This fact sheet is for people who have
This fact sheet provides general information. If you have specific concerns, speak to your healthcare professional for further information and advice.
What is gastroenteritis?
Gastroenteritis – or gastro – is a gut infection caused by viruses, bacteria or other microbes. Gastroenteritis causes diarrhoea and vomiting that can lead to dehydration. Mild dehydration is common and is usually reversed by drinking fluids.
These are the main symptoms:
- diarrhoea – at least three times in 24 hours
- vomiting – at least three times in 24 hours
- abdominal pain
- high temperatures
Symptoms of dehydration in adults include:
- tiredness or feeling thirsty, weak and irritable
- dizziness or light-headedness
- muscle cramps
- passing small amounts of urine
- passing darker yellow urine.
Symptoms of severe dehydration in adults include:
- weakness or confusion
- reduced level of consciousness
- rapid heart rate
- low blood pressure.
Severe dehydration is a medical emergency. Seek immediate medical attention.
Note: if you are on a fluid restriction plan see your doctor before you change your safe fluid intake plan.
The main treatment for gastroenteritis is to drink a lot of fluid and wait for symptoms to ease.
How much should I drink?
- As a rough guide, drink at least one cup of liquid after each bout of diarrhoea to replace the fluid you have lost.
- This extra fluid is on top of the amount that you would usually drink. For example, an adult will drink about two litres (eight cups) a day – more on hot days.
- If you have vomited, wait five to 10 minutes, then drink slowly. For example, a sip every two to three minutes.
- You will need to drink even more if dehydrated. A doctor will tell you how much to drink.
What fluid should I drink?
- Most adults should drink water or rehydration drinks.
- Drinks that contain a lot of sugar can sometimes make diarrhoea worse.
- Rehydration drinks are made from sachets or you can buy pre-made drinks. They provide a good balance of water, salts and sugar. Some examples are Gastrolyte, Hydralyte and Repalyte. They may be available in the form of icy poles.
What foods can I eat?
- Eat as normally as possible. Start with plain foods, such as wholemeal bread and rice.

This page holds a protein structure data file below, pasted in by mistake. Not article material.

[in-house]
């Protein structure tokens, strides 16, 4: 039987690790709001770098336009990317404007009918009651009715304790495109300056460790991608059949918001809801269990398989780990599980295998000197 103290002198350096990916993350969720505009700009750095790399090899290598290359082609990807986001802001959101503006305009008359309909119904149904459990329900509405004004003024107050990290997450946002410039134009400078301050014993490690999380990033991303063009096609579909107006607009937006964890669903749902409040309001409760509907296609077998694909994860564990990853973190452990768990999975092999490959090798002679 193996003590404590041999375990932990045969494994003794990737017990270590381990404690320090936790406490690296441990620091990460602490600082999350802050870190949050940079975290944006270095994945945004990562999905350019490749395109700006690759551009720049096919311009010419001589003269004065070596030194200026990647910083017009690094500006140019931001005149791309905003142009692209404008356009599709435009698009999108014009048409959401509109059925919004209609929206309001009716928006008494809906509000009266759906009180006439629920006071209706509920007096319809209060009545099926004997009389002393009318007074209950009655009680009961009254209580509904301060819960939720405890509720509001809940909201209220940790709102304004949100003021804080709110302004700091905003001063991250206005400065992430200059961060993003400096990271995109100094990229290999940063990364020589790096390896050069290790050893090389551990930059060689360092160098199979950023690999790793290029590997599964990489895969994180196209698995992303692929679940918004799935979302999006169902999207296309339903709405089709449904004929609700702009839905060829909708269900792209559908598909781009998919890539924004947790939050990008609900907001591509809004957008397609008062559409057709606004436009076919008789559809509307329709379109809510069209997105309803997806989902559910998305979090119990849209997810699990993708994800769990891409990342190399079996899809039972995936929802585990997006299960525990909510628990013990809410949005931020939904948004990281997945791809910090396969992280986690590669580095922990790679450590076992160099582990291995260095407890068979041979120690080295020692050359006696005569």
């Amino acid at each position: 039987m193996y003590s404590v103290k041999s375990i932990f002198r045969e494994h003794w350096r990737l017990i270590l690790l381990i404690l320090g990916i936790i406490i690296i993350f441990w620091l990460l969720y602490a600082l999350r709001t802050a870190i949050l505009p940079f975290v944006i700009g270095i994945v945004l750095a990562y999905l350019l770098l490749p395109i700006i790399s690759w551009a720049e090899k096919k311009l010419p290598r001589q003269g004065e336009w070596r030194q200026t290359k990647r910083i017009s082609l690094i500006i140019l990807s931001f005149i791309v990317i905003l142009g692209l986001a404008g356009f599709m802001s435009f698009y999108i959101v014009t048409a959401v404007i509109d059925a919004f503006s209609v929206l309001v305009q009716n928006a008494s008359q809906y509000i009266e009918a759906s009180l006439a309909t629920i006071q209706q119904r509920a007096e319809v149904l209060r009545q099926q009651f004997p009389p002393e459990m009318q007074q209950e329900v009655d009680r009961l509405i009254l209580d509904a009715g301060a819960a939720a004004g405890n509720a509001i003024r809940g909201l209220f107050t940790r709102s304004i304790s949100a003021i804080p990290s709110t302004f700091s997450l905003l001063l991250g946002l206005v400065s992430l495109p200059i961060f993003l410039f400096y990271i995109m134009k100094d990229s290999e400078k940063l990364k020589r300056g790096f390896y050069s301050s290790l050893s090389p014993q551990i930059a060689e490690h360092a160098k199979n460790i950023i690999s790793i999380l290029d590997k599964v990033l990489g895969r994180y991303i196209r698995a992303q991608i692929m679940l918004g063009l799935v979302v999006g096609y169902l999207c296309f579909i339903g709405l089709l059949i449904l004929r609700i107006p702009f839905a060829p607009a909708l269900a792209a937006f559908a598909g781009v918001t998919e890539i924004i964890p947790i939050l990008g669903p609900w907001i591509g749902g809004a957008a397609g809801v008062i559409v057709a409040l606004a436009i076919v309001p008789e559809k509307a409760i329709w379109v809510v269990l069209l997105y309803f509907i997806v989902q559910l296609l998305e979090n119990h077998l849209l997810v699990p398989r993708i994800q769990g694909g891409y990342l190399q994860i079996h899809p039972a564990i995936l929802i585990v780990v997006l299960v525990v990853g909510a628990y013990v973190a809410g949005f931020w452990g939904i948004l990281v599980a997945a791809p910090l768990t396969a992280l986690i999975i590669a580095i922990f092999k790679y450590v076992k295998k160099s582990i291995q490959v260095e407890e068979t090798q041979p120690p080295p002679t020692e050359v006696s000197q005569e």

- Eat small, light meals as soon as you are able.
- Be guided by your appetite.
- Avoid fatty, spicy or heavy food at first.
Prevent the spread of gastroenteritis
Gastroenteritis is easily passed on from person to person. If you have gastroenteritis, follow this advice to prevent the spread of infection:
- After going to the toilet, wash your hands with soap and water. Dry them well.
- Don't share towels and wash cloths.
- Don't prepare or serve food for others.
- Regularly clean toilets you use with disinfectant.
- At least once a day, wipe the flush handle, toilet seat, bathroom taps, surfaces and door handles with hot water and detergent.
- Keep a cloth only for cleaning the toilet. Or use a disposable cloth each time.
- Stay home from work or school for at least 48 hours after the last episode of diarrhoea or vomiting.
- Ensure good food hygiene through proper storage, preparation, and cooking of food.
What to expect
Seek medical advice if:
- you suspect that you are becoming more dehydrated
- you have severe abdominal pain or an on-going high temperature
- you have blood in your diarrhoea or your vomit
- your symptoms are not settling or are getting worse (you vomit for more than one to two days or have diarrhoea that continues after three to four days)
- you are elderly
- you have an underlying health problem, such as diabetes, epilepsy, inflammatory bowel disease or kidney disease
- you have a weakened immune system due to reasons such as, chemotherapy, long-term steroid treatment or HIV.
Also seek medical advice if you have any other symptoms that concern you.
In a medical emergency call an ambulance – dial triple zero (000). If you have any concerns, see your local doctor or healthcare professional. If this is not possible return to the emergency department or urgent care centre.
For more information
|Evidence informed||Based on rapid evidence check of grey literature, and where there is no research, based on clinical expert consensus.|
|Collaboration||Developed in collaboration with the Agency for Clinical Innovation (ACI) Emergency Care Institute members and the ACI's Surgical Services Taskforce.|
|Currency||Due for review: July 2027.|
Accessed from the Emergency Care Institute website